- Ancient Fruit (The only crop that grows in spring, summer, AND fall)
- Coffee (Spring & Summer)
- Corn, Sunflowers, Wheat (Summer & Fall)
#2: You Forget to Water Your Crops Twice in Stardew Valley
If you forget to water your crops in Stardew Valley for one day that’s not a problem (unless you’re right up at the end of the season). Missing one day of watering won’t kill the crops. However, if you miss two days of watering the plants then they will die.
This can seem random to players who happen to miss one by accident because in Stardew Valley crops die if you miss watering them twice – and those days do NOT need to be consecutive. So if you just missed a spot earlier in the season then miss watering on one day a week later, that is enough to result in a dead plant.
That looks like your crops are dying randomly but it turns out that’s not the case.
#3: Your Crops Died Because of Lightning Strikes
Yes, lightning can kill your crops in Stardew Valley. While a struck fruit tree produces coal for awhile in a neat little Easter Egg type of bonus, there are no benefits from lightning striking your crops. It just kills them.
Lightning strikes happen randomly on stormy days, including on the farm. However, if you have a large number of lightning rods, this is going to attract the individual strikes to the lightning rods and away from other spaces. If you have enough of them spread throughout the farm you can minimize or even eliminate the crops hit by lightning.
While I haven’t been able to confirm that you can 100% prevent lightning strikes on crops, once I’ve gone north of 25 lightning rods I’ve yet to run into crops dying in Stardew Valley due to lightning strikes.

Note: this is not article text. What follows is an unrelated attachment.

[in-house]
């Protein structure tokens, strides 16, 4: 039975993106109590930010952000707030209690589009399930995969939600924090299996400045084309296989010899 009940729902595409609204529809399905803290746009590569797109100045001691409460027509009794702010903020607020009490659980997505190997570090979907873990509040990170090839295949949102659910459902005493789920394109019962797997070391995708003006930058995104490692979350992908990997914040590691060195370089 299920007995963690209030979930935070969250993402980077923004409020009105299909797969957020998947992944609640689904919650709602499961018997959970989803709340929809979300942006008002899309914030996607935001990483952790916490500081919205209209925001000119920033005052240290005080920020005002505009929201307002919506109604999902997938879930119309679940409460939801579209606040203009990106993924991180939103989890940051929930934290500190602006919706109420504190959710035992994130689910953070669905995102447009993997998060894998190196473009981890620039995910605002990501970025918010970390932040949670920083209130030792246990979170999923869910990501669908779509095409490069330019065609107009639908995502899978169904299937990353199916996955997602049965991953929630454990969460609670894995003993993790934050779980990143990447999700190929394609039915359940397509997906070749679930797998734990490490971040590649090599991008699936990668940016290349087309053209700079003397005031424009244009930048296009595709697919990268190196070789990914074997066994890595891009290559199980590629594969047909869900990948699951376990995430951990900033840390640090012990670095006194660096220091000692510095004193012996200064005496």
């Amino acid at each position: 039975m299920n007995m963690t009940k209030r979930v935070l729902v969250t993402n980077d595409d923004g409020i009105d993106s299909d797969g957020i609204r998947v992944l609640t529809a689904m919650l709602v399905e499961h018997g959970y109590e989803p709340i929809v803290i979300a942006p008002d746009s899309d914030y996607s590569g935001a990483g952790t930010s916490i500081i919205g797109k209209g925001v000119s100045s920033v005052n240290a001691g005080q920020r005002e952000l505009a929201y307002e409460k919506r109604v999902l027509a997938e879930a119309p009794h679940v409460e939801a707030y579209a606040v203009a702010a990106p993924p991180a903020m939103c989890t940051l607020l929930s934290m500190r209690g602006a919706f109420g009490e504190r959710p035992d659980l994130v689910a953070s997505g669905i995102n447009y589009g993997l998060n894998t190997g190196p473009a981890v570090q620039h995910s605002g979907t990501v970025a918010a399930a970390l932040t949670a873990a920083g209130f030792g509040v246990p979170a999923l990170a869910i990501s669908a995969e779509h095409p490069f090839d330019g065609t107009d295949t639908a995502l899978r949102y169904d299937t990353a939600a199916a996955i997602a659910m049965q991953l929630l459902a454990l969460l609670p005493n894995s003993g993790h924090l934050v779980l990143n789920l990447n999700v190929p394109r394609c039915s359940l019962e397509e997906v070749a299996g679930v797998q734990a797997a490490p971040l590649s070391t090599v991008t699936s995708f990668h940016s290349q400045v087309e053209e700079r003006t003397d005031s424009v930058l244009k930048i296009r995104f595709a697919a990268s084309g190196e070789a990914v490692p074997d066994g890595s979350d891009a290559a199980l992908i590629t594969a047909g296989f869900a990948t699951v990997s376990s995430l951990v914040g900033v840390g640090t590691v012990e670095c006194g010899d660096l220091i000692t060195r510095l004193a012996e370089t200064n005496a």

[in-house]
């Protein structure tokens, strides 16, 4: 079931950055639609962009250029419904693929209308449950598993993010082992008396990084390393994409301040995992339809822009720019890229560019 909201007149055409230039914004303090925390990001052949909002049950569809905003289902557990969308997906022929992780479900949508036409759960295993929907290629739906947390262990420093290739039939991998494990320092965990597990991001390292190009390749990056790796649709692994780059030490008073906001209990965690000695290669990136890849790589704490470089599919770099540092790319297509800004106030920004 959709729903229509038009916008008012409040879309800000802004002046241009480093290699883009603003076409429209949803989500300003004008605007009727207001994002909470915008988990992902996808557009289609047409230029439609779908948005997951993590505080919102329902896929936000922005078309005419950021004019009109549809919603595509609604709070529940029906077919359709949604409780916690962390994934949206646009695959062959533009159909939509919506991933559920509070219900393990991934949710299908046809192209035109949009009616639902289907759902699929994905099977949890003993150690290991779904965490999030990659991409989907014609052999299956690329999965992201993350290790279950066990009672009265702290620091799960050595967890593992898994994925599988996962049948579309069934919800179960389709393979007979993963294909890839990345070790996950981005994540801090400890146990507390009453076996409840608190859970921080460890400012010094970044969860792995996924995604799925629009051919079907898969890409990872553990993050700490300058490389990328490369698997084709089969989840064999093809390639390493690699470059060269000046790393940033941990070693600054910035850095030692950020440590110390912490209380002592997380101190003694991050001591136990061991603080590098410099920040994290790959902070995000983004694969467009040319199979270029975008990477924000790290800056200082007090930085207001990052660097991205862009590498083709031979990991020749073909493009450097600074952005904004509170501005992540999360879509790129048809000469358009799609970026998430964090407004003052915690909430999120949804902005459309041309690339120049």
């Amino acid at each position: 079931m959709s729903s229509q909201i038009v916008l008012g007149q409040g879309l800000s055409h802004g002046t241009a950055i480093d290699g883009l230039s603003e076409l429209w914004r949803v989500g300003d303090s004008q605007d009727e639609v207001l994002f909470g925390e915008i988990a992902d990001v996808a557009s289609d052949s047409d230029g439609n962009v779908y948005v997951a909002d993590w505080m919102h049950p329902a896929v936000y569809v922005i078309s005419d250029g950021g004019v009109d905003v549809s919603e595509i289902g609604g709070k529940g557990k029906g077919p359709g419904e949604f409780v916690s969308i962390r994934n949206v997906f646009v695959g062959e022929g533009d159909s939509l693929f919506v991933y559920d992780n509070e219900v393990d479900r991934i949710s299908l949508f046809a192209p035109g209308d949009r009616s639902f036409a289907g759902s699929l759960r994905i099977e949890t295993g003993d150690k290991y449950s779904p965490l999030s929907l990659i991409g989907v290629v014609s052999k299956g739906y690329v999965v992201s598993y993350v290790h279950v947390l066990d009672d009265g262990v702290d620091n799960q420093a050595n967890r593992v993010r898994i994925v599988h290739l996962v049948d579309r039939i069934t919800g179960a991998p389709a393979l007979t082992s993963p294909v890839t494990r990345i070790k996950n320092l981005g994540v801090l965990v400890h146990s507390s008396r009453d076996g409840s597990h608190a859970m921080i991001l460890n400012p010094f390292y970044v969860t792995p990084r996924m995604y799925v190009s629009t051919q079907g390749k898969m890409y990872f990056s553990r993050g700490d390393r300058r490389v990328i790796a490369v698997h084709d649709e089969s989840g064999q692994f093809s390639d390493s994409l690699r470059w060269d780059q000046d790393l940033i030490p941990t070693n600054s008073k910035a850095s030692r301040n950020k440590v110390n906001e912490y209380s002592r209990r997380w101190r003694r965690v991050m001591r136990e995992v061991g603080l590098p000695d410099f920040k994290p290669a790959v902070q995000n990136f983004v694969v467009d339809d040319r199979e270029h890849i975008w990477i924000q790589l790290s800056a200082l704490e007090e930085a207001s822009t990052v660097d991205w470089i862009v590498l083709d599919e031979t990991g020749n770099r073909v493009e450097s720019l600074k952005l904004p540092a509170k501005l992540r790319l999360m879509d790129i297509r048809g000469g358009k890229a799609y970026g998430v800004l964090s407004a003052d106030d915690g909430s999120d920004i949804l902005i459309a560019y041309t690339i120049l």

#4: Crows Ate Your Crops
This doesn’t result in a dead crop or bit of weeds, but those pesky crows are an early nemesis that can make your corner crops disappear. Even worse is the fact that crows can eat growing crops at multiple stages. If you’ve ever had the bad luck of 2 crows, 2 crows, 3 crows in your first days before you could build a scarecrow, your hatred for this (admittedly cool in real life) animals knows no bounds.
The answer is scarecrows. As many awesome, creepy, scarecrows as you can manage to cover every single part of your field. I like having them on both sides and some in the middle. I’d rather have overlapping circles of coverage than give the crows any opening to get in there.
#5: You Planted Rice Too Far Away from Water
This is related to the not watering crops, but the soil around a rice shoot that is planted close enough to water is very clearly flooded. If you’ve ever seen a rice paddy it’s obvious why they look this way.
However, I’ve noticed that these can look similar to watered tiles of other crops if you’re color blind and don’t pay attention. Plant a rice shoot right next to water on your farm and you’ll see the difference clearly.